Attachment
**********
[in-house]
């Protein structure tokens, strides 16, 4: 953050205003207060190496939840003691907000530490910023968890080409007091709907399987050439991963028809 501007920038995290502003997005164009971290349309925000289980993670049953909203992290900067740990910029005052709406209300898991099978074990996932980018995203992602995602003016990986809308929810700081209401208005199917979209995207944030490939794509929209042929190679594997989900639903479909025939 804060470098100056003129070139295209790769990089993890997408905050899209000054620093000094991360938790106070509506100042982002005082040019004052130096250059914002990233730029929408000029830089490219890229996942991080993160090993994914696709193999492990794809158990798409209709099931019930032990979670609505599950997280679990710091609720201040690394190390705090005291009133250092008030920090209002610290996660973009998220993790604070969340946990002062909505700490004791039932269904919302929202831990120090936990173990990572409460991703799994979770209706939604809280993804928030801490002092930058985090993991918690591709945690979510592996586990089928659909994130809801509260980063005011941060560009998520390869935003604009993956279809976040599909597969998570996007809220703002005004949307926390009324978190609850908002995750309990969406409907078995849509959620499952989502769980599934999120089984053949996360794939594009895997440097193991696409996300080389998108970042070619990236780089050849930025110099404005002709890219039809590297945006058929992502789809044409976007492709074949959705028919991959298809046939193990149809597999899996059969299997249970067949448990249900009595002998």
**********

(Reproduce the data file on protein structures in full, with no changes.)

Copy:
[in-house]
């Protein structure tokens, strides 16, 4: 953050205003207060190496939840003691907000530490910023968890080409007091709907399987050439991963028809 501007920038995290502003997005164009971290349309925000289980993670049953909203992290900067740990910029005052709406209300898991099978074990996932980018995203992602995602003016990986809308929810700081209401208005199917979209995207944030490939794509929209042929190679594997989900639903479909025939 804060470098100056003129070139295209790769990089993890997408905050899209000054620093000094991360938790106070509506100042982002005082040019004052130096250059914002990233730029929408000029830089490219890229996942991080993160090993994914696709193999492990794809158990798409209709099931019930032990979670609505599950997280679990710091609720201040690394190390705090005291009133250092008030920090209002610290996660973009998220993790604070969340946990002062909505700490004791039932269904919302929202831990120090936990173990990572409460991703799994979770209706939604809280993804928030801490002092930058985090993991918690591709945690979510592996586990089928659909994130809801509260980063005011941060560009998520390869935003604009993956279809976040599909597969998570996007809220703002005004949307926390009324978190609850908002995750309990969406409907078995849509959620499952989502769980599934999120089984053949996360794939594009895997440097193991696409996300080389998108970042070619990236780089050849930025110099404005002709890219039809590297945006058929992502789809044409976007492709074949959705028919991959298809046939193990149809597999899996059969299997249970067949448990249900009595002998």